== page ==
Integrity.  The end of the Second Gospel (chapter 16) has come down to us in a fourfold form.  (a) In the two best Greek manuscripts, Codex Vaticanus and Codex Sinaiticus, and in a few manuscripts of the oldest versions the Gospel ends with 8.  (b) A few manuscripts give after 8 a short conclusion of about thirty words.  (c) The Vulgate together with the vast majority of Greek manuscripts give after 8 the conclusion which we have in our text (9-20).  (d) A reading known to St. Jerome, and found also in the recently discovered Washington Codex, has the same conclusion as (c) but also inserts in 15 before the words "Go into the whole world" a rather long statement of Christ about the overthrow of Satan's power.

What is to be said of each of these four readings?  Most literary critics admit that Mark did not intend his Gospel to end with 8, and hence that the manuscripts which end here, form (a), are based upon an early copy in which the original conclusion of Mark's Gospel was accidentally lost.  The short conclusion of form (b) is generally conceded to be a later composition of some scribe who noticed that the Gospel could not end with 8.  The insertion of form (d) has all the characteristics of being an apocryphal addition.  Form (c) is very well attested in the manuscripts.  Since it forms a substantial part of the Vulgate, Catholics hold that this conclusion is a part of the canonical and inspired Scriptures.  The view that this conclusion was added by some inspired author other than St. Mark after the original conclusion of his Gospel was lost cannot be demonstrated, according to the Pontifical Biblical Commission in its decision on June 26, 1912.



I. The Public Ministry of Jesus 1-13
1. Preparation for the Public Ministry 1, 1-13

2. Inauguration of the Ministry in Galilee 1, 14 -- 3, 19

3. Second Period of the Ministry in Galilee and Across Its Lake 3, 20 -- 7, 23

4. Ministry Mostly in the Regions Bordering on Galilee 7, 24 -- 9, 49

5. Ministry on the Journey to Jerusalem 10

6. Last Ministry in Jerusalem 11-13.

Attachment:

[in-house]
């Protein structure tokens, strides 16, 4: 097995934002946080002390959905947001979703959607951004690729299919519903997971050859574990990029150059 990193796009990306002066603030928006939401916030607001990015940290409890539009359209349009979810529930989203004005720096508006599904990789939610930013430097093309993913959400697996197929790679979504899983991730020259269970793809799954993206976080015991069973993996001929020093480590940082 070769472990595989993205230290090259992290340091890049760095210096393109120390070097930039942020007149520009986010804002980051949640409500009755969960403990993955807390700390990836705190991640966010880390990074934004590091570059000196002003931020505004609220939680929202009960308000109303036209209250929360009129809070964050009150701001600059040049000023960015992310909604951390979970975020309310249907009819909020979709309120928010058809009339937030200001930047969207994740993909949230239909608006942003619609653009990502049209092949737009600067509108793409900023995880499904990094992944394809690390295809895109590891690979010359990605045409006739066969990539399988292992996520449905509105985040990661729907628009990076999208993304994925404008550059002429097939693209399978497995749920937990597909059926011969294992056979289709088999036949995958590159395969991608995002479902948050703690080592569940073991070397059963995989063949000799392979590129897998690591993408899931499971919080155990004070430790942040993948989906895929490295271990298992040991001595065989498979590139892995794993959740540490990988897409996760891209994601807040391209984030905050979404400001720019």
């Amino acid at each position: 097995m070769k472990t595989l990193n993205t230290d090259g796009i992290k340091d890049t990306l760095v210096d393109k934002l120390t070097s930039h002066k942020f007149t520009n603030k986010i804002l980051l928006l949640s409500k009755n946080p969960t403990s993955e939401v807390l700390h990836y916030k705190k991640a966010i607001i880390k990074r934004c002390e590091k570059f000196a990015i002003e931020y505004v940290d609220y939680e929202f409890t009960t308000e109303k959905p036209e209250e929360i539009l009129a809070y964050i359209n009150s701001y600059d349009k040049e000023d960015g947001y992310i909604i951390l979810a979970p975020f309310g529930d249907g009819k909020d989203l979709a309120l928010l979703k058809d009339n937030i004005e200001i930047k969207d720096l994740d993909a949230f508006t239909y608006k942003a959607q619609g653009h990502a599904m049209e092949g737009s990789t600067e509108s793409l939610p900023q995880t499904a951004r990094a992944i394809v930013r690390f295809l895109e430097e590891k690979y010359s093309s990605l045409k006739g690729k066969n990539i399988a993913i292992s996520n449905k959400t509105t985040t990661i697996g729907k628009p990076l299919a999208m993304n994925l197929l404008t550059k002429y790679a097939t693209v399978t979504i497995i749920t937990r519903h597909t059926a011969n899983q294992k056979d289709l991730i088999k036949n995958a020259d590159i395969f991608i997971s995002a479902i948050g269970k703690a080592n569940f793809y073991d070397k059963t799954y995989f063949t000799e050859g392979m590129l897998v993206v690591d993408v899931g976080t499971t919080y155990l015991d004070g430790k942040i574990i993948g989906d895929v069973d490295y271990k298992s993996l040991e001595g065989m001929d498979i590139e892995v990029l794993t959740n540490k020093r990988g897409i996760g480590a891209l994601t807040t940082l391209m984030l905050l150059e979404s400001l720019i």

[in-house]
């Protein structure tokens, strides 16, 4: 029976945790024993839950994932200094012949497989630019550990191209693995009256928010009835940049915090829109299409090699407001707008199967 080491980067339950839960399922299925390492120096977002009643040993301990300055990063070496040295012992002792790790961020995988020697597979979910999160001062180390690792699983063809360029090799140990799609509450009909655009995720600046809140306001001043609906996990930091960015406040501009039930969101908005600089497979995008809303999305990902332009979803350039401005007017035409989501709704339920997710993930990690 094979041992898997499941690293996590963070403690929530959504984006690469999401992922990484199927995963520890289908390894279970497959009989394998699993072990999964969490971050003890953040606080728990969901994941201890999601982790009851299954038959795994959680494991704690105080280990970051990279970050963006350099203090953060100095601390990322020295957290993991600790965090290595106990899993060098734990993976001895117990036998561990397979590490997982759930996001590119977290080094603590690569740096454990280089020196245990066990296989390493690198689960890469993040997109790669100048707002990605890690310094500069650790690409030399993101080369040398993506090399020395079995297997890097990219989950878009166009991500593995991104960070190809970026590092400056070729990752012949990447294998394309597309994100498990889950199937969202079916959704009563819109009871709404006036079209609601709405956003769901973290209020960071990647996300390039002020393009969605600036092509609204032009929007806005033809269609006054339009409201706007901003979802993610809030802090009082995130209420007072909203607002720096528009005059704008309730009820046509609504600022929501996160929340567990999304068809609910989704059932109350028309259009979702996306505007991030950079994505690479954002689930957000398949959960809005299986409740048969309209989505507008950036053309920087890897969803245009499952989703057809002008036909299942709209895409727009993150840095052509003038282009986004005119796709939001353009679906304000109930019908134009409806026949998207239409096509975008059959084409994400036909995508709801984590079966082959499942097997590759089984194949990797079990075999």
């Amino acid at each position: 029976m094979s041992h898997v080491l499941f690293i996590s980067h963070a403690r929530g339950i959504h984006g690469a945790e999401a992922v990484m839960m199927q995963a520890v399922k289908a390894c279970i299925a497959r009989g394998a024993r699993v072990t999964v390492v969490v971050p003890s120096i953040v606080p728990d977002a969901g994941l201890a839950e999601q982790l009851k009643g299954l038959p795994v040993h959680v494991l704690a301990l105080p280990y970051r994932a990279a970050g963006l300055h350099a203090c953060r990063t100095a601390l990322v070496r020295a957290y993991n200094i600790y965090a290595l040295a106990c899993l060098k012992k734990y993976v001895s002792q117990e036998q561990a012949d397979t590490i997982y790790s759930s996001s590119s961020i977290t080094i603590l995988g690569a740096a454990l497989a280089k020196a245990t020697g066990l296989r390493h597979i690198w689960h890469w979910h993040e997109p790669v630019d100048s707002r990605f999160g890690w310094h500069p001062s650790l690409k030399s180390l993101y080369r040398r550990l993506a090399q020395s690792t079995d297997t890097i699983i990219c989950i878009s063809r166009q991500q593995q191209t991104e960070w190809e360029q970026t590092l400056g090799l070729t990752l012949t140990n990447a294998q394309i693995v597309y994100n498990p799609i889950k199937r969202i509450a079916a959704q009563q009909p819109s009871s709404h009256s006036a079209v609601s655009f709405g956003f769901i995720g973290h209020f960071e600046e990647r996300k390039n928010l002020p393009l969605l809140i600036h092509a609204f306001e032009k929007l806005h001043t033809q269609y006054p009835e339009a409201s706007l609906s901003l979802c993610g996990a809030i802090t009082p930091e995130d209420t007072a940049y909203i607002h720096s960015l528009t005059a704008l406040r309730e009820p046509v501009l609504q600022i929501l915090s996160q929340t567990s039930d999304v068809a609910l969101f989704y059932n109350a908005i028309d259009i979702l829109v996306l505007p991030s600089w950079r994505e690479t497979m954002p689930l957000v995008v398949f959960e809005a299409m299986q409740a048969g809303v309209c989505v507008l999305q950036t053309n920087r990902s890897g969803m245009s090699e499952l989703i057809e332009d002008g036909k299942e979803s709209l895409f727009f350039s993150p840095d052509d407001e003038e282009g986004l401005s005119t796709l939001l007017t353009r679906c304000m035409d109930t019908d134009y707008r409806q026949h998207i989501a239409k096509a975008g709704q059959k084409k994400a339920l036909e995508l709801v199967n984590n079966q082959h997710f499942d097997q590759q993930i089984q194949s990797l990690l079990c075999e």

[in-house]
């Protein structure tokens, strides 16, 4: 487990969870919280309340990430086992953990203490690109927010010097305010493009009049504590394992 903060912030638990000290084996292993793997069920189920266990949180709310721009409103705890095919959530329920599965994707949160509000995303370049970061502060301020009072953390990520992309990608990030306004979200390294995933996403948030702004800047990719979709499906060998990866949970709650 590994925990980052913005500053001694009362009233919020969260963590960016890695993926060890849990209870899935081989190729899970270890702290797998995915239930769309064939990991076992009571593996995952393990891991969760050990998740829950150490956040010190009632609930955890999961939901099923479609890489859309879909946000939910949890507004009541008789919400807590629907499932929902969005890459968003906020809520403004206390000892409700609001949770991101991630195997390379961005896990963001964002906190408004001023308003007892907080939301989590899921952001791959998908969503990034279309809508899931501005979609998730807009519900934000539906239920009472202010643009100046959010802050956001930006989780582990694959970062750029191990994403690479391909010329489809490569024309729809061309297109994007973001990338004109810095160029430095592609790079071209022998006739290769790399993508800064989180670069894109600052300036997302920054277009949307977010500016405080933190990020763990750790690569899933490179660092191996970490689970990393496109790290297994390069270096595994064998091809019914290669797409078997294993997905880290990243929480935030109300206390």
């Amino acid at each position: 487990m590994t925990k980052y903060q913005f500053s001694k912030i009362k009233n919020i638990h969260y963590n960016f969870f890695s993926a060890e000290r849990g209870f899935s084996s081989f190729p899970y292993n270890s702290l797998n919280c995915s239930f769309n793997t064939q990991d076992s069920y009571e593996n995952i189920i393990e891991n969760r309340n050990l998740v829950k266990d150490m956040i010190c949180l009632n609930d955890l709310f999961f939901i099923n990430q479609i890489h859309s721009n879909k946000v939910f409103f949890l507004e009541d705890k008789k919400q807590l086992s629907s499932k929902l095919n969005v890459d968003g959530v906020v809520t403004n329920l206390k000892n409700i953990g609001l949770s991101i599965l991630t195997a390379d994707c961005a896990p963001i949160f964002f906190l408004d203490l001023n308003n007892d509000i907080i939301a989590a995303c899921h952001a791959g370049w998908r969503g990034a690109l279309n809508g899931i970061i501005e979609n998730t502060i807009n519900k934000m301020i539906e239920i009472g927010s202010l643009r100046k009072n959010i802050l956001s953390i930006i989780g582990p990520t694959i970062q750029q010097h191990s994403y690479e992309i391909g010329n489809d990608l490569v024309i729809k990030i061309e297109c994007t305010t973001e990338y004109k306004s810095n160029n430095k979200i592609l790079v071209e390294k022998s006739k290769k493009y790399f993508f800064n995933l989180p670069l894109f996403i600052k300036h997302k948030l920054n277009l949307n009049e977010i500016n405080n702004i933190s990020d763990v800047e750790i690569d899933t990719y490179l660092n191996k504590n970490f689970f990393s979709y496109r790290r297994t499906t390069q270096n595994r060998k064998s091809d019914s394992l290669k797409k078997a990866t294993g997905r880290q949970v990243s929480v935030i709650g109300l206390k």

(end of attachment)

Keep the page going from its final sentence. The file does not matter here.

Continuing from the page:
II. The Passion, Death and Resurrection 14-16
1. The Last Supper 14, 1-31

2. The Passion and Death of Jesus 14, 32 -- 15, 47

3. The Resurrection of Jesus 16, 1-18

4. The Ascension of Jesus 16, 19-20

Confraternity Bible:



The second Gospel was written by St. Mark who, in the New Testament, is sometimes called John Mark.  Both he and his mother, Mary, were highly esteemed in the early Church, and his mother's house in Jerusalem served as a meeting place for Christians there.  He was associated with St. Paul and St. Barnabas (who was Mark's cousin) on their missionary journey through the island of Cyprus.  Later he accompanied St. Barnabas alone.  We know also that he was in Rome with St. Peter and with St. Paul.  Tradition ascribes to him the founding of the Church in Alexandria.  His feast falls on April 25.

It is historically certain that St. Mark wrote the second Gospel, that he wrote it in Rome sometime before the year 60 A.D., that he wrote it in Greek for the Gentile converts to Christianity.  Tradition tells us that St. Mark was requested by the Romans to set down the teachings of St. Peter.  This seems to be confirmed by the position which St. Peter has in this Gospel.  In this way the second Gospel is a record of the life of Jesus as seen through the eyes of the Prince of the Apostles.

St. Mark's purpose is to show to the Romans that Jesus is the Savior, and that He is divine.  To this end he attends more to the miracles of our Lord than to His sermons, giving only a few of the parables at length.  The author, however, gives in some detail the events he narrates, and leaves the impression of an eyewitness.  His language is simple, and yet earnest and full of charm.